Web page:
AT&T is using a cloud approach to support a landline-to-mobile text capability launched yesterday. The company is positioning the offering, dubbed AT&T Landline Texting, as a more convenient and efficient way for businesses to communicate with customers, explained Igor Glubochansky, AT&T executive director of Advanced Solutions, in an interview.
“Consumers like to text,” said Glubochansky. “They hate being on hold.”
From the perspective of AT&T’s business customer, landline texting can save money in comparison with speaking to customers using voice service. Customer service representatives (CSRs) may be able to handle several customers simultaneously using landline texting, whereas voice communications only allows CSRs to handle a single customer at a time, Glubochansky explained.
“It’s expensive to process calls when sometimes all it takes is a quick text,” he said.
He cited the example of a customer in a home improvement store who might like to be able to send a text to get an answer to a question about a store offering.
AT&T Landline Texting
Businesses or government agencies enable AT&T Landline Texting on a phone number by phone number basis. Using a web portal interface, customers enter the phone numbers they want to support the service. AT&T verifies that the numbers belong to the party requesting the service, then sends an email with a link and a password to enable the customer to implement the service.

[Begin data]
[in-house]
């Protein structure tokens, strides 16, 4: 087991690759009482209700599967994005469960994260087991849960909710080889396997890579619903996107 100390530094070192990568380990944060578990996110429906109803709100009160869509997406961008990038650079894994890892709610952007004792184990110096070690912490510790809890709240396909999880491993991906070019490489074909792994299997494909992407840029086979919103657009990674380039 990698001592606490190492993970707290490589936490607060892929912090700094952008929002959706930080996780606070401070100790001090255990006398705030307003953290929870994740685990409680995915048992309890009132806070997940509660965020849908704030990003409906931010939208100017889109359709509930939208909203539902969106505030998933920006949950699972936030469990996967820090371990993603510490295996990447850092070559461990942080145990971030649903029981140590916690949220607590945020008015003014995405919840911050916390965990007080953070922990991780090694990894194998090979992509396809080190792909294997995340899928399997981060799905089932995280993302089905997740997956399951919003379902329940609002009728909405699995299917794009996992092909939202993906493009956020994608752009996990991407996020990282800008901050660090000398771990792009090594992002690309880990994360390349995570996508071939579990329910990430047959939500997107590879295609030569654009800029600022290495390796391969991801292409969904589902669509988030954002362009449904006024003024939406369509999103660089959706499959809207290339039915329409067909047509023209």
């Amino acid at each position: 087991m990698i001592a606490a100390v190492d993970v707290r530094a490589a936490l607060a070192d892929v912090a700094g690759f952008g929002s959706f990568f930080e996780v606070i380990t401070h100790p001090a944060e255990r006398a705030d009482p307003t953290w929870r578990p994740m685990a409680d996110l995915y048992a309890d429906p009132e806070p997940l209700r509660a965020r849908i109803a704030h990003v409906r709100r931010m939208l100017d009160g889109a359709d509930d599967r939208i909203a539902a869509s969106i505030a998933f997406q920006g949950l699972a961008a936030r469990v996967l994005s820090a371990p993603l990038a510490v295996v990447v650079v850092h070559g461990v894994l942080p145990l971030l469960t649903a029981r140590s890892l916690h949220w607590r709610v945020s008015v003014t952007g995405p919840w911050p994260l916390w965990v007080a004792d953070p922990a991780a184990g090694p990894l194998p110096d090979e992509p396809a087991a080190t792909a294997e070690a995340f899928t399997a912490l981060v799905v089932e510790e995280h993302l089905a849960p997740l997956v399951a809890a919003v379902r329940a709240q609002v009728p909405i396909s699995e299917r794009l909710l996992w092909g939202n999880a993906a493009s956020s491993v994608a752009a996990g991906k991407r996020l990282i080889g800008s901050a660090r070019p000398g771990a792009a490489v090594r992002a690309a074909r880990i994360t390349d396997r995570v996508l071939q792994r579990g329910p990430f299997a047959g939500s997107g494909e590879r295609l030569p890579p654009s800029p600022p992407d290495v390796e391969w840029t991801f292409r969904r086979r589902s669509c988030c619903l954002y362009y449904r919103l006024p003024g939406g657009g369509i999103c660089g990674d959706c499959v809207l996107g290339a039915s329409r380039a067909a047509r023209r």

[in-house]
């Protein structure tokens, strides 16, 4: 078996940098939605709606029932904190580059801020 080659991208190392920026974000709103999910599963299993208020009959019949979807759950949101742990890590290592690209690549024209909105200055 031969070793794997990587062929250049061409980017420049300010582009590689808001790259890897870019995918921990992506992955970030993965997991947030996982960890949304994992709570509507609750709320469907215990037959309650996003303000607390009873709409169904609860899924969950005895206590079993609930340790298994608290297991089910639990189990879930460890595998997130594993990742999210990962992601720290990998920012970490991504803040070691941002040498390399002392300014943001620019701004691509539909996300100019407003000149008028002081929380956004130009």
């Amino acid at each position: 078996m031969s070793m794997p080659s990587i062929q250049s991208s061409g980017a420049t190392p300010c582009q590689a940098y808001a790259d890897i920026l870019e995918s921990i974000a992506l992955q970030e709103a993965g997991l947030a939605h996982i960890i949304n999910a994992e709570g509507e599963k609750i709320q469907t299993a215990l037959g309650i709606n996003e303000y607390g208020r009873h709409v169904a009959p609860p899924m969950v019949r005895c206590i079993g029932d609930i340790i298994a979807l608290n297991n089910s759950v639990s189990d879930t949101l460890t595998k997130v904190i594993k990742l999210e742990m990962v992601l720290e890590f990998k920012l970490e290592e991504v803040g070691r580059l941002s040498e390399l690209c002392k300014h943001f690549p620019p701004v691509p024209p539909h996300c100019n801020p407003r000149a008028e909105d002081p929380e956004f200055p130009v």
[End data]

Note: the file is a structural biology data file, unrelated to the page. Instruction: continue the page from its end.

Authorized individuals at the business can then send and receive test and multimedia messages, as well as continuing to use the phone numbers for voice service. To send a text, they can use a web-based interface or mobile app, or they can use an application programming interface to integrate text capability with existing systems.
Pricing for the landline texting capability begins at $10 a month, with variations based on the number of messages and throughput.
“If they want to use their own API, pricing goes by volume,” Glubochansky said.
Features of the offering include customizable signatures, auto reply capability and the ability to schedule text messages to go out at a certain time.
The capabilities of the landline text offering may sound a lot like the ability to chat with a CSR that some companies offer through their websites. But Glubochansky noted, for example, that some companies may have well publicized, recognized and easy-to-remember phone numbers that they may want to text-enable.
AT&T is the first major carrier to offer landline texting, Glubochansy said.
In addition to generating additional revenue, I would think landline texting could help telcos minimize landline disconnects. Although individuals and businesses are discontinuing landline service, in part, to save money, they might be somewhat less inclined to do that if their landline service could more closely match the mobile service capabilities to which they have become accustomed.